HAWAII: Lack of oversight failing Hawaii’s charter school students
Posted on 19 December, 2011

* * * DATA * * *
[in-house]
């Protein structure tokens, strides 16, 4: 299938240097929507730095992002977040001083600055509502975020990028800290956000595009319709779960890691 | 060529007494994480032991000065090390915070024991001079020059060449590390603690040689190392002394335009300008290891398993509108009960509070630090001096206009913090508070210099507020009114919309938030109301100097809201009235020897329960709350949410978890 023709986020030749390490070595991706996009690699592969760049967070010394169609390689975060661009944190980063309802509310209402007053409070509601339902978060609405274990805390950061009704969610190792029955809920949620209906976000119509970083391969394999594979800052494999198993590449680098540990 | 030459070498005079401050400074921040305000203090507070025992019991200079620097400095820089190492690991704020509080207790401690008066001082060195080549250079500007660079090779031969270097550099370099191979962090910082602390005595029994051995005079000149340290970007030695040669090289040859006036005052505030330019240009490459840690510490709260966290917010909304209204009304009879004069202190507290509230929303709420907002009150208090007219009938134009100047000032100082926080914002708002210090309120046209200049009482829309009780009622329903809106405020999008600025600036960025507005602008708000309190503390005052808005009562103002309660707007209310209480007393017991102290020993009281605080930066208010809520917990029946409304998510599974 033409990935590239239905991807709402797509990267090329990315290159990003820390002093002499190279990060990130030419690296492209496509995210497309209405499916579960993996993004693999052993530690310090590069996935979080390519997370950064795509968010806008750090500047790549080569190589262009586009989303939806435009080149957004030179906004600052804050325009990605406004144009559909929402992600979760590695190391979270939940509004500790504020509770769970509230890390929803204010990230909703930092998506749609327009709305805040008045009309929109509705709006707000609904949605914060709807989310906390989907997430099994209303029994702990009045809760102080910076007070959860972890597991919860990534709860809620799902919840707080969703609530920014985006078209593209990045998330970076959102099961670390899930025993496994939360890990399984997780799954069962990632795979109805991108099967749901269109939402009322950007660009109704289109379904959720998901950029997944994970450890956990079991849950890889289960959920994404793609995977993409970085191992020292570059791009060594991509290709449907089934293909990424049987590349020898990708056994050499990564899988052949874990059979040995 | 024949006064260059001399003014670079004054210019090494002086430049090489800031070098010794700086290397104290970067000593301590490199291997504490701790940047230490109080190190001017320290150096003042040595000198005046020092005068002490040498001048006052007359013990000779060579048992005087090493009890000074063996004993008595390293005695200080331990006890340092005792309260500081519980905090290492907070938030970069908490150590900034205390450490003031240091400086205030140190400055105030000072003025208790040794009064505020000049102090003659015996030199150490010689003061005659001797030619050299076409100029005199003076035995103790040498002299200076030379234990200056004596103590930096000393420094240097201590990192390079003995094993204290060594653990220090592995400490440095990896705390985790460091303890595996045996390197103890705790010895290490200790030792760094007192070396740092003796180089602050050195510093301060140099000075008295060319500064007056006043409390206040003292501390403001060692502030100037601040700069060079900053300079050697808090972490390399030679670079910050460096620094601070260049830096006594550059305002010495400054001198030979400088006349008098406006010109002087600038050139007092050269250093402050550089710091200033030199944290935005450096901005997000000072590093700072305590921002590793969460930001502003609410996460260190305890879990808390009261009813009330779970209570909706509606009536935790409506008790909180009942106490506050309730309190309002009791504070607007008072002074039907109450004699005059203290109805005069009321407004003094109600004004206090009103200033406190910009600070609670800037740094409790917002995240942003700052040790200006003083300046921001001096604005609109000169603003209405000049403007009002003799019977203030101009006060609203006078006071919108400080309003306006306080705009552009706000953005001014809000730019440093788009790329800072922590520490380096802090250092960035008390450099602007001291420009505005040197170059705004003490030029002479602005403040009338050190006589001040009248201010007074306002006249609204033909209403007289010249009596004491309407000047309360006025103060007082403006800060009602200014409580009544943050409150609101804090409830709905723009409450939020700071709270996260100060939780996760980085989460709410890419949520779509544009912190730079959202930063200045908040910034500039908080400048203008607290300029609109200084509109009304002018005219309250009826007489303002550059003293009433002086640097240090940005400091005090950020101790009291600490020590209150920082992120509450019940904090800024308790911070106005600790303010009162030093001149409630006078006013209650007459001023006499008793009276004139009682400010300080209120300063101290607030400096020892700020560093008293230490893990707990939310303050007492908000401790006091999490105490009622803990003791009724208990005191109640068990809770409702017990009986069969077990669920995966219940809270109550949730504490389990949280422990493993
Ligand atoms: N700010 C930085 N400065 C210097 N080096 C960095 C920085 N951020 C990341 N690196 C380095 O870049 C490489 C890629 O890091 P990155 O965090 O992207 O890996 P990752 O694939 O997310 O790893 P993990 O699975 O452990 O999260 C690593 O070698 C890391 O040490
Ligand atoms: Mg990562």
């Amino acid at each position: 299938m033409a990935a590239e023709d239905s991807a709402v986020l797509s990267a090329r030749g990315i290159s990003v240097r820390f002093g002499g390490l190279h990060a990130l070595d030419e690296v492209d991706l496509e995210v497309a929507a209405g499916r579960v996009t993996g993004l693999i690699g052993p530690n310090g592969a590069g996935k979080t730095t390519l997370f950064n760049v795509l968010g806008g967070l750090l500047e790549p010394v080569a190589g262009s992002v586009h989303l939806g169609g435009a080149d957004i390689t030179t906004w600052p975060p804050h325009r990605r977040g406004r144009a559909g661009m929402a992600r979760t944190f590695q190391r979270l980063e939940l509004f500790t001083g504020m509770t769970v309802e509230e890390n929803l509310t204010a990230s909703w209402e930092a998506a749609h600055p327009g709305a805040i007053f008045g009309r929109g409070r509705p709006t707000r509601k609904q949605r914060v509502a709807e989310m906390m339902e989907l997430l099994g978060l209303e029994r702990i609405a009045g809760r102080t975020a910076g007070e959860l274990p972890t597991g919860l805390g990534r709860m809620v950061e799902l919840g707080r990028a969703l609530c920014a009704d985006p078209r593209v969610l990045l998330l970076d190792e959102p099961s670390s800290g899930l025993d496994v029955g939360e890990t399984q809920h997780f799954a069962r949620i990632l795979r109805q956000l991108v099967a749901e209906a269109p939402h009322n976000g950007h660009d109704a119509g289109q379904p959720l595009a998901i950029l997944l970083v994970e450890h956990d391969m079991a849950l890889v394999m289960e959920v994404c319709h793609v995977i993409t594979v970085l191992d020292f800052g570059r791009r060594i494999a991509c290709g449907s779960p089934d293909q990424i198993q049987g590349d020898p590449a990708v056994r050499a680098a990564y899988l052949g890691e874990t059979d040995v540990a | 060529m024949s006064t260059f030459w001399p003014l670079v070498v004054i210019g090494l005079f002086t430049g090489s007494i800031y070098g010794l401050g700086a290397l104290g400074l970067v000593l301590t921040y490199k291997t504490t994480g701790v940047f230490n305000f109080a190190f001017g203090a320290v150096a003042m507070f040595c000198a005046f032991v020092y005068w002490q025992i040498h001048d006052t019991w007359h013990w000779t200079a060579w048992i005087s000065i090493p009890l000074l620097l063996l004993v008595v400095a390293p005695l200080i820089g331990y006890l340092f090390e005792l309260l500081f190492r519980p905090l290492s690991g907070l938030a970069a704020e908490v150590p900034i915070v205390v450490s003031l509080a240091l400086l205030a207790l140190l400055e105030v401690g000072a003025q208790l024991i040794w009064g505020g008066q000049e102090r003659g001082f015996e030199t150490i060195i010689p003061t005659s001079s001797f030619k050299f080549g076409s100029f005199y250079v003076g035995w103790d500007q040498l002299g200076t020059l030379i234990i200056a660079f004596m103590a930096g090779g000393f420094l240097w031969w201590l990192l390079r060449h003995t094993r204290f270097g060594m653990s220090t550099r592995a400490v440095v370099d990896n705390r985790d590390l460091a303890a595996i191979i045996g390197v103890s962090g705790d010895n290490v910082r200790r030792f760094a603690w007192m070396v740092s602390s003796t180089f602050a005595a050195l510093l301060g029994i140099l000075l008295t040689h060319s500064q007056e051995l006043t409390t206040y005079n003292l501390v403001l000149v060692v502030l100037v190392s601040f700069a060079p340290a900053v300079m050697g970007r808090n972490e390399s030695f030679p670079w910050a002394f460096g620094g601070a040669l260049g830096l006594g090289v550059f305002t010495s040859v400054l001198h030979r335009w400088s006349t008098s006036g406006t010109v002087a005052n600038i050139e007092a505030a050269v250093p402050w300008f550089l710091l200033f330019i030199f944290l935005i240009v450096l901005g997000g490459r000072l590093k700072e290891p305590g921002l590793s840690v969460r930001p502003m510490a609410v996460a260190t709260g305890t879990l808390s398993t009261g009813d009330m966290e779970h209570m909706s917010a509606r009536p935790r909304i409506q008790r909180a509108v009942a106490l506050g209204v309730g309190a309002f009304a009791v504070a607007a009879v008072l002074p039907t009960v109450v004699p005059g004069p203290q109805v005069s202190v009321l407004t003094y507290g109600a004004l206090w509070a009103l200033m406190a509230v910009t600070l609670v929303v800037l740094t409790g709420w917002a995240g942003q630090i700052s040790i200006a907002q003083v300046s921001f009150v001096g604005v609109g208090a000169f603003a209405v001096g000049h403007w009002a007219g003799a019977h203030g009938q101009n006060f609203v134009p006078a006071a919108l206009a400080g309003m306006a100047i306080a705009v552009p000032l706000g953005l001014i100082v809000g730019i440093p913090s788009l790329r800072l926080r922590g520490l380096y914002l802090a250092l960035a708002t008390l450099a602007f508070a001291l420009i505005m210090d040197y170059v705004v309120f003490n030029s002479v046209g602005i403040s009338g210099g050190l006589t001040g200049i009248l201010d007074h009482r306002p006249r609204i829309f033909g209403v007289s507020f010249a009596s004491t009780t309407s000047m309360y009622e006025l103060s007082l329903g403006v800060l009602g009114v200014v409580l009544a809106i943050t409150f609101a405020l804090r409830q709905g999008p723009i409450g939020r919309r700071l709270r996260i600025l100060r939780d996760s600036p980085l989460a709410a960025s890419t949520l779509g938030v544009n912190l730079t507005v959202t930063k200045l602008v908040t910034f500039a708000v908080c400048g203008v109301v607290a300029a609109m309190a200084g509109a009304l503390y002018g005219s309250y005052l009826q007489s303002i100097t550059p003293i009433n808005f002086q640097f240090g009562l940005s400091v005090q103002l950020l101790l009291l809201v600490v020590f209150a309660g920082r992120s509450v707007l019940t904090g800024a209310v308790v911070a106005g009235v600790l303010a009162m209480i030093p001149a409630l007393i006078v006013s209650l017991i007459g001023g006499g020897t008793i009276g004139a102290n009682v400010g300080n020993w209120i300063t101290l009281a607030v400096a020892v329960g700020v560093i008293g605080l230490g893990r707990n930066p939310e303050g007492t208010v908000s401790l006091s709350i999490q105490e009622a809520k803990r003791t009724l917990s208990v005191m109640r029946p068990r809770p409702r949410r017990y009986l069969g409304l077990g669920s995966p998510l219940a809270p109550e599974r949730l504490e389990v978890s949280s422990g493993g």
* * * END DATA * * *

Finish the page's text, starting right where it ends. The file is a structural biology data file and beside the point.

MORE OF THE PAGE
HONOLULU—A recent report by the State Office of the Auditor found Hawaii’s public charter school system riddled with poor performance, a lack of accountability, and unethical and illegal spending and employment practices. The State Auditor will be providing an overview and analysis on its recently released report, “Performance Audit of the Hawaii’s Public Charter School System” to the Senate and House Committees on Education. The briefing will be held on Monday, December 19 at 2:00 p.m. at the State Capitol, room 309. The Charter School Review Panel and Charter School Administrative Office have been invited to participate in the briefing and respond to the findings and recommendations. No public testimony will be accepted. To read the entire State Auditor report, click here In its report, the State Auditor found a lack of oversight and accountability in governing Hawaii’s charter schools. The report also describes how the Charter School Review panel has failed to establish sound models to measure and evaluate students’ academic growth and performance as well as a school’s operational effectiveness. “In our audit of the Hawaii public charter school system,” the State Auditor said in its report, “we found that the Charter School Review Panel, which authorizes and should hold charter schools accountable for their performance, has misinterpreted State law and minimized its role in the system’s accountability structure.” The State Auditor attributed the problem to the Charter School Review Panel instead giving responsibilities to the local school boards, thus removing itself—and outside oversight—from the charter school system. The Charter School Review Panel, it was found, does not verify and analyze the data it receives from the schools for accuracy and completeness, nor does it collect its own data to measure student performance. The State Auditor said its own analysis of student performance reports from 10 public charter schools found several instances in which critical data, such as the Hawaii State Assessment scores for reading, mathematics, and science, were omitted or presented in misleading ways. “When we collected and analyzed that data, we found that ﬁve schools failed to meet federal No Child Left Behind testing standards,” the State Auditor’s report said. “Test scores from several of those schools were substantially lower than other public schools in their districts. Moreover, four schools misreported enrollment numbers. For one school’s enrollment count, we could not verify 28 students. With funding based on [the 2009 to 2010 school year] per-pupil allocation of $5,753, that amounts to more than $160,000.” In the 2009 to 2010 school year, nearly 8,000 students attended 31 charter schools throughout the islands. That year, the charter school system had a general fund budget of $49.7 million. The State Auditor attributed rampant unethical and illegal spending practices to the lack of oversight by the review panel, the Charter School Administrative Office, which is responsible for management of the charter school system, and the local school boards. Incidents range from the seemingly frivolous (excursions to a water park and ice skating rink and a school-financed prom) to the possibly fraudulent (administrators doubling and tripling each others’ salaries). The report describes how Hawaii Technology Academy’s (HTA) head of school, a private sector employee, was not held accountable for the spending of over $3.04 million in State funds. At the Myron B. Thompson Academy, the State Auditor found $133,000 in overpayments to staff. For example, the school’s part-time registrar received an “administrative differential” that boosted his annual pay to $55,200, a 212 percent increase. At other charter schools, the State Auditor found instances of unrestrained spending—Kamaile Academy spent nearly $18,000 in public money on school excursions to Wet ‘N Wild Water Amusement Park , Ice Palace, and Chuck E. Cheese. Ultimately, the State Auditor concluded in its report: “Because [the Charter School Review Panel] does not exercise effective oversight, the panel is unaware if charter schools improve learning over time, nor can it hold the charter schools accountable for meeting or exceeding performance standards established by the State. Moreover, the panel and the local school boards cannot ensure public funds are spent wisely, consistent with the goals of public accountability and ethical principles. To establish outside oversight and real accountability in Hawaii’s charter school system, the panel and the Charter School Administrative Office need to take a central and active role in a robust monitoring and reporting system.” State officials said they will discuss proposed changes to Hawaii’s public charter school system at today’s meeting. “While the Task Force did not focus on specific schools, the recommended changes we’ve put forward to create clear lines of authority and establish a strong governance structure will address many of the concerns raised by the Auditor,” said Sen. Jill Tokuda, Chair of the Senate Committee on Education. “Working with our local charter school community and national experts on charter schools, we will be putting forth substantive reforms that maintain autonomy while ensuring accountability.” The primary mission of the State Auditor is to conduct post audits of the transactions, accounts, programs, and performance of public agencies. The performance audit is the first of the Hawaii public charter school system since the schools were statutorily approved in 1999. The charter school system is made up of the Board of Education, the Charter School Review Panel, the Charter School Administrative Ofﬁce, and the charter schools and their governing boards known as the local school boards. Hawaii’s charter schools are publicly funded and receive a majority of their funding through the State’s general fund appropriations based on a per pupil allotment. The State funding is intended for instructional and operational purposes. Federal funds, primarily No Child Left Behind Act funds, supplement the charter schools’ general funds. Other moneys come from donated, special, trust, and revolving funds.